Gothic Themes in Early Soviet Literature
Chapter 4 Gothic Death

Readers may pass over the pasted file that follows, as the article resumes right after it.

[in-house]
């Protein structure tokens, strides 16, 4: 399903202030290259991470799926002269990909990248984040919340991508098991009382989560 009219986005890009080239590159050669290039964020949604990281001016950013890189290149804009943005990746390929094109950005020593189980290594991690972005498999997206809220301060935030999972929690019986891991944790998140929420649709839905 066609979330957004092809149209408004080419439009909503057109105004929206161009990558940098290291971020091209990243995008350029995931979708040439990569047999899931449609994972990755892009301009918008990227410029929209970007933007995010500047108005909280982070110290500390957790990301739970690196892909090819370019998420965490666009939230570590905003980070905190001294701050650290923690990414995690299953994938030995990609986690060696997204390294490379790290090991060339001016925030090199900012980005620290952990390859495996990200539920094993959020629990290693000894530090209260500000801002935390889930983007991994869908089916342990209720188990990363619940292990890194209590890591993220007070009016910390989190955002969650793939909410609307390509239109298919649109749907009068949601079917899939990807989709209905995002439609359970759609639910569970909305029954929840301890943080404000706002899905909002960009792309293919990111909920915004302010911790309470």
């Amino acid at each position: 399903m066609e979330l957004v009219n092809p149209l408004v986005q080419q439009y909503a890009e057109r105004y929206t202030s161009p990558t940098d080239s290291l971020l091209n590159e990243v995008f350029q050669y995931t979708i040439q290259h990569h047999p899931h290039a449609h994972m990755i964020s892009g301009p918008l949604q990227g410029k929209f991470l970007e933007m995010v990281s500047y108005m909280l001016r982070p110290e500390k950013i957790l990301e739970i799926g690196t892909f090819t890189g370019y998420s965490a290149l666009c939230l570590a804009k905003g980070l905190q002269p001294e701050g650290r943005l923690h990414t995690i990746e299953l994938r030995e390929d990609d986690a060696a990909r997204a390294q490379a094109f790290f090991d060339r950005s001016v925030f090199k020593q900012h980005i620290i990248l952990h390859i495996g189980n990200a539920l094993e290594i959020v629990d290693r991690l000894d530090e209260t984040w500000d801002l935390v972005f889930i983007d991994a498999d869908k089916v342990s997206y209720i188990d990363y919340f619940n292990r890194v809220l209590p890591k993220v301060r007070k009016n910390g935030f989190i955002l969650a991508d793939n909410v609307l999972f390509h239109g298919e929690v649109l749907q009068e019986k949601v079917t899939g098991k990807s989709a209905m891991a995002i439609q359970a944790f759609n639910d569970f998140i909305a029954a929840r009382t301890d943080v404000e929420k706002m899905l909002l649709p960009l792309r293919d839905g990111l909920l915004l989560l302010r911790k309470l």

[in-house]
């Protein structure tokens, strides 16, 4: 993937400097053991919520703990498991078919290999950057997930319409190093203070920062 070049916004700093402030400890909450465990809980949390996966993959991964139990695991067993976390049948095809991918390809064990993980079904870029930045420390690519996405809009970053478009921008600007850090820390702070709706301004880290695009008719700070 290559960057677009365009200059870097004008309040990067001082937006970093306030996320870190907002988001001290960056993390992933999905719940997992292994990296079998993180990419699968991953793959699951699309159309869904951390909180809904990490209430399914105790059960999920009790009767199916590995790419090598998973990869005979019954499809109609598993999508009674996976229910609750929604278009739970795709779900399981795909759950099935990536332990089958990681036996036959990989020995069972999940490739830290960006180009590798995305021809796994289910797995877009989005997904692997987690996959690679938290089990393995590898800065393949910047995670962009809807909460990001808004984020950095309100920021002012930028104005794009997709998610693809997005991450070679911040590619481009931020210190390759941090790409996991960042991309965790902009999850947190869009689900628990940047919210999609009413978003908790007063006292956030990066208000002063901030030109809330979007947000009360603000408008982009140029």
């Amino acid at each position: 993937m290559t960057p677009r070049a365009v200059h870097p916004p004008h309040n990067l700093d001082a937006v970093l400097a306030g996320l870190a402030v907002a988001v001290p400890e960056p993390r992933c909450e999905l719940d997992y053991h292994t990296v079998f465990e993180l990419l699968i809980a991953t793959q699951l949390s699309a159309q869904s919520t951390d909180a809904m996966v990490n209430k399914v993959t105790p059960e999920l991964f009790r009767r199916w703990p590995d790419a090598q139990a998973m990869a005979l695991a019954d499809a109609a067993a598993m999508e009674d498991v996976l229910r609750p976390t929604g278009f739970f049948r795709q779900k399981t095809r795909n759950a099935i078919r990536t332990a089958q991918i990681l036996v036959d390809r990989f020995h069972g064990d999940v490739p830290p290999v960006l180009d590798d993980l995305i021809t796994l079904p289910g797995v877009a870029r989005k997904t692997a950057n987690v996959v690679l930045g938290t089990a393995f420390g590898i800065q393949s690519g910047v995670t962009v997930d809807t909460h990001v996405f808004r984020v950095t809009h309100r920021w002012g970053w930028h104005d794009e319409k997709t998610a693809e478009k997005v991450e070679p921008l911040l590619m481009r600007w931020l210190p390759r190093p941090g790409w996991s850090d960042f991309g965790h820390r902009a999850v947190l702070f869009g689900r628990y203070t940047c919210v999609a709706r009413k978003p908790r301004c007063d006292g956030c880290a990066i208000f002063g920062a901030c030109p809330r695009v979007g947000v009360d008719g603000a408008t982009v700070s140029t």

I fear dying, I don’t wish to die, I have a horror of dying.1 ‘To this day men have considered death a thing of horror. Hasn’t resurrection from the dead been the dream of mankind for thousands of years?’ ‘I would have chosen death over this resurrection’.2 In Pil’niak’s short story ‘Ivan Moskva’, the hero marches with two other Red Army soldiers through the Kuban peninsula after a Civil War battle, carrying the bodies of two fallen comrades. All three men are delirious with fever, and thus fail to notice that their burdens are not only dead but rotting rapidly in the summer heat: the lower jaw of one has broken of f, the other’s intestines are trailing. Oblivious, the living soldiers place the corpses on guard duty, and even spoon-feed them their own miserable rations. The reader is perturbed: if Pil’niak intended to create a fable of Soviet martial fraternity, with soldiers supporting each other up to and beyond the point of death, why dwell on the grotesque physical dissolution of these corpses, or on the delirium of the living? By emphasizing death-in-life instead of life-in-death, Pil’niak challenges one of the major tropes of emergent Soviet prose – the immortality myth. 1 ‘Смерти я боюсь, смерти я не хочу, смерти я ужасаюсь.’ Vasilii Rozanov, Opavshie listia (Berlin: Rossica, 1929), p. 8. 2 ‘“… Люди считали до сих пор ужасной смерть. Разве воскресение из мертвых не было тысячелетней мечтой человечества?”“Я бы предпочла смерть такому воскресению.”’ Aleksandr Beliaev, Golova professor Douelia in Beliaev, Izbrannye proizvedeniia (Moscow: Pravda, 1989), pp. 23–164 (p. 26). 140 Chapter 4 Immortality myths – revolutionary visions predicated on the invio- lability and imperishability of the Soviet body...
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